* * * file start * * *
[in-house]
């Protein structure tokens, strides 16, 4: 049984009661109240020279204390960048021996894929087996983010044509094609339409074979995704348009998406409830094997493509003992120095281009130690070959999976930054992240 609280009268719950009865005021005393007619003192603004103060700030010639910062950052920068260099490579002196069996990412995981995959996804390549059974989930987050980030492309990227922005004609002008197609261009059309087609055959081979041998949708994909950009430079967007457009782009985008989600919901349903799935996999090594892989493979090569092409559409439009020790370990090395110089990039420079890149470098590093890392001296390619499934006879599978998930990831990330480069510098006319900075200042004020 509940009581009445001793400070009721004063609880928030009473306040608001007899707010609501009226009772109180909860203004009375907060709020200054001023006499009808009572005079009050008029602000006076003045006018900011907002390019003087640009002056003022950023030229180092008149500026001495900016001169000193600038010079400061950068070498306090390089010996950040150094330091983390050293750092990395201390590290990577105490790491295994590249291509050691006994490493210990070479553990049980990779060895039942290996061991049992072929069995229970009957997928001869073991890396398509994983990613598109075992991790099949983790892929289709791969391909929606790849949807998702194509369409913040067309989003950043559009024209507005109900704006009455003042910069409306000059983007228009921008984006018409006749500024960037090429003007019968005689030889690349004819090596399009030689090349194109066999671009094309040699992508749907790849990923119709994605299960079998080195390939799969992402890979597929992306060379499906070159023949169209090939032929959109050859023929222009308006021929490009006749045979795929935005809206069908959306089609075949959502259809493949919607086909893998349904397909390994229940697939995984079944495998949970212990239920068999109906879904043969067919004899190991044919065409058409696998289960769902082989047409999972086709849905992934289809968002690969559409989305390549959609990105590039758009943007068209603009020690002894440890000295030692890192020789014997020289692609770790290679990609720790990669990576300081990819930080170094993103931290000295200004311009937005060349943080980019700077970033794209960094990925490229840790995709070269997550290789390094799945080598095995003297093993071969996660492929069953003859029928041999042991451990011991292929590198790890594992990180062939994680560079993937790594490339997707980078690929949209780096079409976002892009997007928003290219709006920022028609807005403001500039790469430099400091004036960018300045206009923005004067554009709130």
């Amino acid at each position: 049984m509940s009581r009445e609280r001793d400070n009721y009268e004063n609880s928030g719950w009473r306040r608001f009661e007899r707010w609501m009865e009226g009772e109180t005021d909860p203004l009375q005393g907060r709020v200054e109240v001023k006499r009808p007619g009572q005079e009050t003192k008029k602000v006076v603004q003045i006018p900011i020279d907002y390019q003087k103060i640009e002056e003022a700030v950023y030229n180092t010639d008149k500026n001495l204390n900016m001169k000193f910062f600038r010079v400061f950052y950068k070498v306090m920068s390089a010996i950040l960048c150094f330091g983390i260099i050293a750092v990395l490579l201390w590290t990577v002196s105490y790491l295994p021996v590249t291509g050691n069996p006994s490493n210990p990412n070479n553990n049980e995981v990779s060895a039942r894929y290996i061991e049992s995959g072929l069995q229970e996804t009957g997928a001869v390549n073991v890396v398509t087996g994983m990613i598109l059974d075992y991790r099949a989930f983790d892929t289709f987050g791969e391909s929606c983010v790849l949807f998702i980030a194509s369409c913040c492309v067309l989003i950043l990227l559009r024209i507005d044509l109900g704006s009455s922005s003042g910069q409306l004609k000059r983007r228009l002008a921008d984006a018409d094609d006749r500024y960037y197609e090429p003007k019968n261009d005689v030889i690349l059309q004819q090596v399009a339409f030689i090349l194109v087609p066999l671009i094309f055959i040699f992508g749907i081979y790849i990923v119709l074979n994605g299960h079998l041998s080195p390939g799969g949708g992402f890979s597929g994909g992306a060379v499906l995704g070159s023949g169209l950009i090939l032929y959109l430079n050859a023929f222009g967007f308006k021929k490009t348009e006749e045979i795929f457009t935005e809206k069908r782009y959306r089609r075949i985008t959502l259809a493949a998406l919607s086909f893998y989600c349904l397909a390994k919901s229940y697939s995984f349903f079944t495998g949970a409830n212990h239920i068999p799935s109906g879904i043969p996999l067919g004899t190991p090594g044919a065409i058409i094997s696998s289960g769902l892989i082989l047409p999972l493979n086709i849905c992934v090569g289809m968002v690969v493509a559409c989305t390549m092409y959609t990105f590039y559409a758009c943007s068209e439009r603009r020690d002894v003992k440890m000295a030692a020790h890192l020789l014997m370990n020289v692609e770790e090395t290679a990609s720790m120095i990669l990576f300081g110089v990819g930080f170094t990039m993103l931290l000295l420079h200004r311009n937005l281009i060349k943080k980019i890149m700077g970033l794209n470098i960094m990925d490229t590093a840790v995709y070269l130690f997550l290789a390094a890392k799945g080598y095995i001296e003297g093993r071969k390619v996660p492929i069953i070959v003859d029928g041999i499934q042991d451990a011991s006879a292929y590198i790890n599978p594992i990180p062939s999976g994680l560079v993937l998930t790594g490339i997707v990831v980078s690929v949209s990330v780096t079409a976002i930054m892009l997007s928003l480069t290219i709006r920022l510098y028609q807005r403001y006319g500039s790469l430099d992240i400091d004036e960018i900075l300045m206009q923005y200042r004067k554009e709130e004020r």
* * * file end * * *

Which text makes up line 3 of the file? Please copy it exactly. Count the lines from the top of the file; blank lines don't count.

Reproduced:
């Amino acid at each position: 049984m509940s009581r009445e609280r001793d400070n009721y009268e004063n609880s928030g719950w009473r306040r608001f009661e007899r707010w609501m009865e009226g009772e109180t005021d909860p203004l009375q005393g907060r709020v200054e109240v001023k006499r009808p007619g009572q005079e009050t003192k008029k602000v006076v603004q003045i006018p900011i020279d907002y390019q003087k103060i640009e002056e003022a700030v950023y030229n180092t010639d008149k500026n001495l204390n900016m001169k000193f910062f600038r010079v400061f950052y950068k070498v306090m920068s390089a010996i950040l960048c150094f330091g983390i260099i050293a750092v990395l490579l201390w590290t990577v002196s105490y790491l295994p021996v590249t291509g050691n069996p006994s490493n210990p990412n070479n553990n049980e995981v990779s060895a039942r894929y290996i061991e049992s995959g072929l069995q229970e996804t009957g997928a001869v390549n073991v890396v398509t087996g994983m990613i598109l059974d075992y991790r099949a989930f983790d892929t289709f987050g791969e391909s929606c983010v790849l949807f998702i980030a194509s369409c913040c492309v067309l989003i950043l990227l559009r024209i507005d044509l109900g704006s009455s922005s003042g910069q409306l004609k000059r983007r228009l002008a921008d984006a018409d094609d006749r500024y960037y197609e090429p003007k019968n261009d005689v030889i690349l059309q004819q090596v399009a339409f030689i090349l194109v087609p066999l671009i094309f055959i040699f992508g749907i081979y790849i990923v119709l074979n994605g299960h079998l041998s080195p390939g799969g949708g992402f890979s597929g994909g992306a060379v499906l995704g070159s023949g169209l950009i090939l032929y959109l430079n050859a023929f222009g967007f308006k021929k490009t348009e006749e045979i795929f457009t935005e809206k069908r782009y959306r089609r075949i985008t959502l259809a493949a998406l919607s086909f893998y989600c349904l397909a390994k919901s229940y697939s995984f349903f079944t495998g949970a409830n212990h239920i068999p799935s109906g879904i043969p996999l067919g004899t190991p090594g044919a065409i058409i094997s696998s289960g769902l892989i082989l047409p999972l493979n086709i849905c992934v090569g289809m968002v690969v493509a559409c989305t390549m092409y959609t990105f590039y559409a758009c943007s068209e439009r603009r020690d002894v003992k440890m000295a030692a020790h890192l020789l014997m370990n020289v692609e770790e090395t290679a990609s720790m120095i990669l990576f300081g110089v990819g930080f170094t990039m993103l931290l000295l420079h200004r311009n937005l281009i060349k943080k980019i890149m700077g970033l794209n470098i960094m990925d490229t590093a840790v995709y070269l130690f997550l290789a390094a890392k799945g080598y095995i001296e003297g093993r071969k390619v996660p492929i069953i070959v003859d029928g041999i499934q042991d451990a011991s006879a292929y590198i790890n599978p594992i990180p062939s999976g994680l560079v993937l998930t790594g490339i997707v990831v980078s690929v949209s990330v780096t079409a976002i930054m892009l997007s928003l480069t290219i709006r920022l510098y028609q807005r403001y006319g500039s790469l430099d992240i400091d004036e960018i900075l300045m206009q923005y200042r004067k554009e709130e004020r």